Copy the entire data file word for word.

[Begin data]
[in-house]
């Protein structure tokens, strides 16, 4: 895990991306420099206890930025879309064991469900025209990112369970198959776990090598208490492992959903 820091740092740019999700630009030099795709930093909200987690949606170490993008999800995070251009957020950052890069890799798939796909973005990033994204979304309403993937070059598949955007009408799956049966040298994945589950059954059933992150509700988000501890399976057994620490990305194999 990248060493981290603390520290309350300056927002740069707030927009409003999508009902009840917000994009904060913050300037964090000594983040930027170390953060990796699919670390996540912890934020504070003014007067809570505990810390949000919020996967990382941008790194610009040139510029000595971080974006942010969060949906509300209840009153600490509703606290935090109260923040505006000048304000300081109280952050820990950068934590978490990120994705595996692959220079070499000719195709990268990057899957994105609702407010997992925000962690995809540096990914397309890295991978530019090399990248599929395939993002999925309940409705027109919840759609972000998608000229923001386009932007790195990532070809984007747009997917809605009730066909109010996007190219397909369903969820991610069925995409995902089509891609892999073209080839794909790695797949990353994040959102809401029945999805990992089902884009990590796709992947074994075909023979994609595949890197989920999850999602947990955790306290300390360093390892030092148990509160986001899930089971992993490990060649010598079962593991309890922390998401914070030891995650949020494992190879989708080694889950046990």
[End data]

[in-house]
């Protein structure tokens, strides 16, 4: 895990991306420099206890930025879309064991469900025209990112369970198959776990090598208490492992959903 820091740092740019999700630009030099795709930093909200987690949606170490993008999800995070251009957020950052890069890799798939796909973005990033994204979304309403993937070059598949955007009408799956049966040298994945589950059954059933992150509700988000501890399976057994620490990305194999 990248060493981290603390520290309350300056927002740069707030927009409003999508009902009840917000994009904060913050300037964090000594983040930027170390953060990796699919670390996540912890934020504070003014007067809570505990810390949000919020996967990382941008790194610009040139510029000595971080974006942010969060949906509300209840009153600490509703606290935090109260923040505006000048304000300081109280952050820990950068934590978490990120994705595996692959220079070499000719195709990268990057899957994105609702407010997992925000962690995809540096990914397309890295991978530019090399990248599929395939993002999925309940409705027109919840759609972000998608000229923001386009932007790195990532070809984007747009997917809605009730066909109010996007190219397909369903969820991610069925995409995902089509891609892999073209080839794909790695797949990353994040959102809401029945999805990992089902884009990590796709992947074994075909023979994609595949890197989920999850999602947990955790306290300390360093390892030092148990509160986001899930089971992993490990060649010598079962593991309890922390998401914070030891995650949020494992190879989708080694889950046990």